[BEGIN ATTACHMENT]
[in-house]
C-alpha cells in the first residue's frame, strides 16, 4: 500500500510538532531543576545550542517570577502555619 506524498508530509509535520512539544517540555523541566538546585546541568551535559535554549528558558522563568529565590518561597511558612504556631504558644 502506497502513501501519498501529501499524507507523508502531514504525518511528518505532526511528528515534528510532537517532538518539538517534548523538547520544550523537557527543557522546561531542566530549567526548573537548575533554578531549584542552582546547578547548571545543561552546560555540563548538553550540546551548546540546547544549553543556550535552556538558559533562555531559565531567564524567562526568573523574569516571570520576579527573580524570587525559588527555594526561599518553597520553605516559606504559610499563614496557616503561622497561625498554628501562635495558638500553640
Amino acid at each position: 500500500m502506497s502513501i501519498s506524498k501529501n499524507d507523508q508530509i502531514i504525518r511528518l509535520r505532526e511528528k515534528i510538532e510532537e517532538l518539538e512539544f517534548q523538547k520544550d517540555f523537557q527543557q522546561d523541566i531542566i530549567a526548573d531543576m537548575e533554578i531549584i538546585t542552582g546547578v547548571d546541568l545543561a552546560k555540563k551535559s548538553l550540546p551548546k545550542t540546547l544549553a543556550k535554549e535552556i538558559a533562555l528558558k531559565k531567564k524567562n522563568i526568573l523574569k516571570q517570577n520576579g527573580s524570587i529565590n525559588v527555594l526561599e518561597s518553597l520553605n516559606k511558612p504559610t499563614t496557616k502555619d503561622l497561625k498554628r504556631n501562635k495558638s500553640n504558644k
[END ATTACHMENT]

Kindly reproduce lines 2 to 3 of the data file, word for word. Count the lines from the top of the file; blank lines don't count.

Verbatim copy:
C-alpha cells in the first residue's frame, strides 16, 4: 500500500510538532531543576545550542517570577502555619 506524498508530509509535520512539544517540555523541566538546585546541568551535559535554549528558558522563568529565590518561597511558612504556631504558644 502506497502513501501519498501529501499524507507523508502531514504525518511528518505532526511528528515534528510532537517532538518539538517534548523538547520544550523537557527543557522546561531542566530549567526548573537548575533554578531549584542552582546547578547548571545543561552546560555540563548538553550540546551548546540546547544549553543556550535552556538558559533562555531559565531567564524567562526568573523574569516571570520576579527573580524570587525559588527555594526561599518553597520553605516559606504559610499563614496557616503561622497561625498554628501562635495558638500553640
Amino acid at each position: 500500500m502506497s502513501i501519498s506524498k501529501n499524507d507523508q508530509i502531514i504525518r511528518l509535520r505532526e511528528k515534528i510538532e510532537e517532538l518539538e512539544f517534548q523538547k520544550d517540555f523537557q527543557q522546561d523541566i531542566i530549567a526548573d531543576m537548575e533554578i531549584i538546585t542552582g546547578v547548571d546541568l545543561a552546560k555540563k551535559s548538553l550540546p551548546k545550542t540546547l544549553a543556550k535554549e535552556i538558559a533562555l528558558k531559565k531567564k524567562n522563568i526568573l523574569k516571570q517570577n520576579g527573580s524570587i529565590n525559588v527555594l526561599e518561597s518553597l520553605n516559606k511558612p504559610t499563614t496557616k502555619d503561622l497561625k498554628r504556631n501562635k495558638s500553640n504558644k